Sections of Sri Lanka’s export sector have come under threat, due to the escalating crisis situation in the country, mainly the implications stemming from the prevailing political instability in the nation. Failing to prioritise the establishment of political stability in the coming weeks could cause irreversible damage to the industry, the exporters cautioned.
The National Chamber of Exporters (NCE) yesterday said the industry is “severely hampered”, due to the unfavourable conditions in the country. As the economic conditions continue to deteriorate, the export industry stakeholders, mostly SMEs, are on the verge of closing operations. The collapse of SMEs within the export sector would not only cost the economy foreign currency but would also burden the government due to higher unemployment rates, the NCE pointed out.
“Exports are vital, as it is the only sector currently bringing the much-needed foreign currency to the country, without which the country will further plummet economically. Hence, supporting to run and sustain exports is mandatory,” an NCE statement said.
While sharing concerns on what the outlook for the industry would be, the NCE stressed on the need for support to be extended to the exporters by the line agencies.
“Export value chain has to be continued, supporting all stakeholder organisations to provide uninterrupted service to exporters; continued riots will disrupt these services, paralysing exports, which will have mortal circumstances,” the NCE noted.
Following the implications stemming from the COVID-19 pandemic, adding to the woes of the export sector is the fast-depleting foreign currency reserves and shortage of fuel and energy.
The exporters are becoming increasingly worried about continuing to cater to the international market without falling back in the momentum.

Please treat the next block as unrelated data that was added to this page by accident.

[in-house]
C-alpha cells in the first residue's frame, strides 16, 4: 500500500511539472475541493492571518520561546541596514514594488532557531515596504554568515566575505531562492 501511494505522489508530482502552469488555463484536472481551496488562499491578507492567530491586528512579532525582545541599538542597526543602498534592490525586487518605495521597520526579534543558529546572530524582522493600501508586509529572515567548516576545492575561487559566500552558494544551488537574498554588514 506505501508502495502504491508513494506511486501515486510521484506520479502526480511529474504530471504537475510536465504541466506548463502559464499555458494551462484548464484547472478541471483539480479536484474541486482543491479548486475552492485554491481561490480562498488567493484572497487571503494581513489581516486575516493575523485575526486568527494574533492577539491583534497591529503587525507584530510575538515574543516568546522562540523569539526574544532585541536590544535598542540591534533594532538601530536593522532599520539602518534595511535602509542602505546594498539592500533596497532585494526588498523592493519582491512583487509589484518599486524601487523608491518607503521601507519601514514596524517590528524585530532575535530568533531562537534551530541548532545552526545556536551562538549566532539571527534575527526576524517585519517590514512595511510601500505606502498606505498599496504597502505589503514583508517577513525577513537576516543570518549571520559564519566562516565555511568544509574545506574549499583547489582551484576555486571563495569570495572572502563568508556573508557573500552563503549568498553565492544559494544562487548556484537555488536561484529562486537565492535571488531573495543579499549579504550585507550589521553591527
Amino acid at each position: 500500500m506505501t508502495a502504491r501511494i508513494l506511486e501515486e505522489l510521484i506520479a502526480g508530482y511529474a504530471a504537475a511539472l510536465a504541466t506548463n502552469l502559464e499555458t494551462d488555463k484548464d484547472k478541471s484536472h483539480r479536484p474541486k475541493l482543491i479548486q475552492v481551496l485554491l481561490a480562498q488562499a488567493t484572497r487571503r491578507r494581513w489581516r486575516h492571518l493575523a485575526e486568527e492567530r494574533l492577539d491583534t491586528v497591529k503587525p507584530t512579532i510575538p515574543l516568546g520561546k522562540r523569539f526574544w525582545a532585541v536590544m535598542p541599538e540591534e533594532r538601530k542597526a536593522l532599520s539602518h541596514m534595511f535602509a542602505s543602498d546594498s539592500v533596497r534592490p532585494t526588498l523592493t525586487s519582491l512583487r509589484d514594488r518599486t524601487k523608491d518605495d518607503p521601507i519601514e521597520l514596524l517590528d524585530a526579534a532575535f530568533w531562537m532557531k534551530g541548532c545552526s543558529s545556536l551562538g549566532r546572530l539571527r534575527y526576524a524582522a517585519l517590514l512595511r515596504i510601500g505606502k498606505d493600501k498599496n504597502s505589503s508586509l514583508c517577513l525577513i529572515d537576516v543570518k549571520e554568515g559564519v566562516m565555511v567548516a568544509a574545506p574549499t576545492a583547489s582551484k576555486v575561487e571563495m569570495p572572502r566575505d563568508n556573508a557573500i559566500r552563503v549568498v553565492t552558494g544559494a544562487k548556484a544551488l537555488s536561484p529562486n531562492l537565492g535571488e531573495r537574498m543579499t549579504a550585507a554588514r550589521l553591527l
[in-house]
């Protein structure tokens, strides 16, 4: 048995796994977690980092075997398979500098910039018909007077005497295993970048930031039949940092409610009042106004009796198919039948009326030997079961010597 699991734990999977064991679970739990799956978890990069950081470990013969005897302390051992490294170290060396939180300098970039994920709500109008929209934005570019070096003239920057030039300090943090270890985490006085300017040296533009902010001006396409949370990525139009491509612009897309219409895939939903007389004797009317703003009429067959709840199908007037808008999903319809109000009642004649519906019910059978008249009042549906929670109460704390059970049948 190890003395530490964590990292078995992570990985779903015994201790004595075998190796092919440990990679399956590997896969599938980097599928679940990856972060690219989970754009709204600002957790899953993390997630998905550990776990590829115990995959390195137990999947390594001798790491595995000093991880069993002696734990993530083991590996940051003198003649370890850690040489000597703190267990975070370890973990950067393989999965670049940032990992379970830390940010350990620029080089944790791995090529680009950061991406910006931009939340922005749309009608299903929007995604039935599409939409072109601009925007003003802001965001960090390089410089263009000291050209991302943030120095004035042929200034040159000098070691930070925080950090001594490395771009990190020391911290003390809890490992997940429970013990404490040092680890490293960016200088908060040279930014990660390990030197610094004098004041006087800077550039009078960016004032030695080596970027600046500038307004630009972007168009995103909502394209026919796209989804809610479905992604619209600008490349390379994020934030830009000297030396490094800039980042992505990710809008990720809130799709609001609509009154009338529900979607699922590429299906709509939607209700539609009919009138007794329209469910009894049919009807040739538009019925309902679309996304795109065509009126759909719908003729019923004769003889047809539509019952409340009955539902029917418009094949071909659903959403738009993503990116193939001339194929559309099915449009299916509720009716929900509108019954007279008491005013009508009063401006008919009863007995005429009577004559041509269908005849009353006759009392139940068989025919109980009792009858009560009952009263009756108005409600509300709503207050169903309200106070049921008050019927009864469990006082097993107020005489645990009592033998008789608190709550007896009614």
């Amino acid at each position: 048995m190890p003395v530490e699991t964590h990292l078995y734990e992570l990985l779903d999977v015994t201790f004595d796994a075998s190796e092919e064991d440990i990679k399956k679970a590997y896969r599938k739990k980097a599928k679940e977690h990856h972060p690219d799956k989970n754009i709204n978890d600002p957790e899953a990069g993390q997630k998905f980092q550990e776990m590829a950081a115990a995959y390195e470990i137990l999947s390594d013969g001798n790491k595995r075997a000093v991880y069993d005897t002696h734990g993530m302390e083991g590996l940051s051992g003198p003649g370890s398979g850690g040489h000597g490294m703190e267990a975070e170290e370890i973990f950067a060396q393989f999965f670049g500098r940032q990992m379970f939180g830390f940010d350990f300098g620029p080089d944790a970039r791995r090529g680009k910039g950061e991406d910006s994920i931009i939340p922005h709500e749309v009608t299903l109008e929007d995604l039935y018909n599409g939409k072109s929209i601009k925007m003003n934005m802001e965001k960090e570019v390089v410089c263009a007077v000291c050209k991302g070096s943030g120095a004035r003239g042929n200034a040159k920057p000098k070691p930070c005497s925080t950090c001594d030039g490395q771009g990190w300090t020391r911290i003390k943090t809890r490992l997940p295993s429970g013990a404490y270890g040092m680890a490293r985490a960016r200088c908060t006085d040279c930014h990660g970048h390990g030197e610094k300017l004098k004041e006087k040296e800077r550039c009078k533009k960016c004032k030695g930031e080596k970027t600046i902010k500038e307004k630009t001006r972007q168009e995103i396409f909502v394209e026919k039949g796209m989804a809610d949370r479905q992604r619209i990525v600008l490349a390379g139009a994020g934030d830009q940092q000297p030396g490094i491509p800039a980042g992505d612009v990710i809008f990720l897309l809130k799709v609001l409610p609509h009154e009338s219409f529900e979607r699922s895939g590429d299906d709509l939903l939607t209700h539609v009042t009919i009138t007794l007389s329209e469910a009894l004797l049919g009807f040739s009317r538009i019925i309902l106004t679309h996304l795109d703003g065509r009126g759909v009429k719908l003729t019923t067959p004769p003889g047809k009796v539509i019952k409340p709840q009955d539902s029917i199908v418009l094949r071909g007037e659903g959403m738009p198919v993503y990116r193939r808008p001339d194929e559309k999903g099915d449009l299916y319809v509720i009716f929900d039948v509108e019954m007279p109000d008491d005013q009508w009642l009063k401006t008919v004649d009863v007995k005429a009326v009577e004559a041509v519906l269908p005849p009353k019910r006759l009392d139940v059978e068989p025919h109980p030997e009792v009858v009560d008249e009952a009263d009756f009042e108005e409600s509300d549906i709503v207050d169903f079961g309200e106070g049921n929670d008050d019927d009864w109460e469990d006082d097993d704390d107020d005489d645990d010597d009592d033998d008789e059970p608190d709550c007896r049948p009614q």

The inability to buffer to withstand shocks and vulnerability was attributed to a lack of fiscal space, which in turn is the result of “wrong decisions” made by the political and public officials of the country, the NCE pointed out.
Furthermore, the NCE shared that the exporter fraternity is highly concerned about the statements made by several organisations with regard to the misappropriated assets of the country worth billions of dollars.
“The exporters endured numerous challenges even during the outbreak of the pandemic to earn the much-needed foreign currency income to the country and then to realise that such funds are being siphoned out illegally is causing worries,” the NCE said.
The NCE said it continues to be firm in its viewpoints on the remittance of export proceeds. As highlighted in many instances, the NCE stressed the need to streamline the processes and establish a strong monitoring mechanism to ensure the funds are remitted to the country within the stipulated time frame.
On the allegation of misappropriation of funds, the NCE called on the relevant authorities to investigate and take legal action on a high priority level.
“The authorities must coordinate with local and international agencies in seeking professional assistance to uncover funds that were illegally removed from the system and felons to be brought under the spotlight of the law,” it said.